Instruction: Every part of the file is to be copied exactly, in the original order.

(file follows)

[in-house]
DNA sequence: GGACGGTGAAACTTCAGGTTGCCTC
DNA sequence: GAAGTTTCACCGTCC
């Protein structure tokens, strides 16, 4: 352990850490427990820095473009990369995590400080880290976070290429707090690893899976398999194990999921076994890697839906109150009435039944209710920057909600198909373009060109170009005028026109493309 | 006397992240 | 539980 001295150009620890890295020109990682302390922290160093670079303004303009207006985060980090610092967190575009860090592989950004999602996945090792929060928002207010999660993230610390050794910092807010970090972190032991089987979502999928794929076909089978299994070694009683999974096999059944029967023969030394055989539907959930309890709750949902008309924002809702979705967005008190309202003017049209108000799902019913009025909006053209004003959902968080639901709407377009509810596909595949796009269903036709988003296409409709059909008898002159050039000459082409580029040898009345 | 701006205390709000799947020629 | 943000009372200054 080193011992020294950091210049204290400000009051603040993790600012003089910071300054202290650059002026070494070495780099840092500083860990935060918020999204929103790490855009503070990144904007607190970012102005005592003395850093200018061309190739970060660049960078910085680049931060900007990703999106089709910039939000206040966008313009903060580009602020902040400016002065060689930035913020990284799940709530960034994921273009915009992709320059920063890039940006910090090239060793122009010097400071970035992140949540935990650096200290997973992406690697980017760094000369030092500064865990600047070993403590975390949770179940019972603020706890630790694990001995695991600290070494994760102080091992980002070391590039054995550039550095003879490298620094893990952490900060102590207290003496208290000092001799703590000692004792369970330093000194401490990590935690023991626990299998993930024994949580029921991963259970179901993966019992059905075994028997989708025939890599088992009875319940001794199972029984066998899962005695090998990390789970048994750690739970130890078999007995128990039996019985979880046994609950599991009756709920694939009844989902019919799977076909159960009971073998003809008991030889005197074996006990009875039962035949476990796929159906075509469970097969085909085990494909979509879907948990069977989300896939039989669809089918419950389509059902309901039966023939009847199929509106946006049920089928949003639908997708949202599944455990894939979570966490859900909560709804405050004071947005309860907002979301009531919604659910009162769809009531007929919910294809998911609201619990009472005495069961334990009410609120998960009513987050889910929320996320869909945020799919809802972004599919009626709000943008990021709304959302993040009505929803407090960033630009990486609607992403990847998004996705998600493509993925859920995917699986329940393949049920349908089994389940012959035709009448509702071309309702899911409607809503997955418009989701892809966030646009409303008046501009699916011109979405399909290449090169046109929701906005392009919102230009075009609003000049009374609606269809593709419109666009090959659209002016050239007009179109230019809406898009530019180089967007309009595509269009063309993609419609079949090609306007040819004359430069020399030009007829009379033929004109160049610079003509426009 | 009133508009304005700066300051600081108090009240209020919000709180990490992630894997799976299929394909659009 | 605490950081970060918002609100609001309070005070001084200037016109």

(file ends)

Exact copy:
[in-house]
DNA sequence: GGACGGTGAAACTTCAGGTTGCCTC
DNA sequence: GAAGTTTCACCGTCC
């Protein structure tokens, strides 16, 4: 352990850490427990820095473009990369995590400080880290976070290429707090690893899976398999194990999921076994890697839906109150009435039944209710920057909600198909373009060109170009005028026109493309 | 006397992240 | 539980 001295150009620890890295020109990682302390922290160093670079303004303009207006985060980090610092967190575009860090592989950004999602996945090792929060928002207010999660993230610390050794910092807010970090972190032991089987979502999928794929076909089978299994070694009683999974096999059944029967023969030394055989539907959930309890709750949902008309924002809702979705967005008190309202003017049209108000799902019913009025909006053209004003959902968080639901709407377009509810596909595949796009269903036709988003296409409709059909008898002159050039000459082409580029040898009345 | 701006205390709000799947020629 | 943000009372200054 080193011992020294950091210049204290400000009051603040993790600012003089910071300054202290650059002026070494070495780099840092500083860990935060918020999204929103790490855009503070990144904007607190970012102005005592003395850093200018061309190739970060660049960078910085680049931060900007990703999106089709910039939000206040966008313009903060580009602020902040400016002065060689930035913020990284799940709530960034994921273009915009992709320059920063890039940006910090090239060793122009010097400071970035992140949540935990650096200290997973992406690697980017760094000369030092500064865990600047070993403590975390949770179940019972603020706890630790694990001995695991600290070494994760102080091992980002070391590039054995550039550095003879490298620094893990952490900060102590207290003496208290000092001799703590000692004792369970330093000194401490990590935690023991626990299998993930024994949580029921991963259970179901993966019992059905075994028997989708025939890599088992009875319940001794199972029984066998899962005695090998990390789970048994750690739970130890078999007995128990039996019985979880046994609950599991009756709920694939009844989902019919799977076909159960009971073998003809008991030889005197074996006990009875039962035949476990796929159906075509469970097969085909085990494909979509879907948990069977989300896939039989669809089918419950389509059902309901039966023939009847199929509106946006049920089928949003639908997708949202599944455990894939979570966490859900909560709804405050004071947005309860907002979301009531919604659910009162769809009531007929919910294809998911609201619990009472005495069961334990009410609120998960009513987050889910929320996320869909945020799919809802972004599919009626709000943008990021709304959302993040009505929803407090960033630009990486609607992403990847998004996705998600493509993925859920995917699986329940393949049920349908089994389940012959035709009448509702071309309702899911409607809503997955418009989701892809966030646009409303008046501009699916011109979405399909290449090169046109929701906005392009919102230009075009609003000049009374609606269809593709419109666009090959659209002016050239007009179109230019809406898009530019180089967007309009595509269009063309993609419609079949090609306007040819004359430069020399030009007829009379033929004109160049610079003509426009 | 009133508009304005700066300051600081108090009240209020919000709180990490992630894997799976299929394909659009 | 605490950081970060918002609100609001309070005070001084200037016109």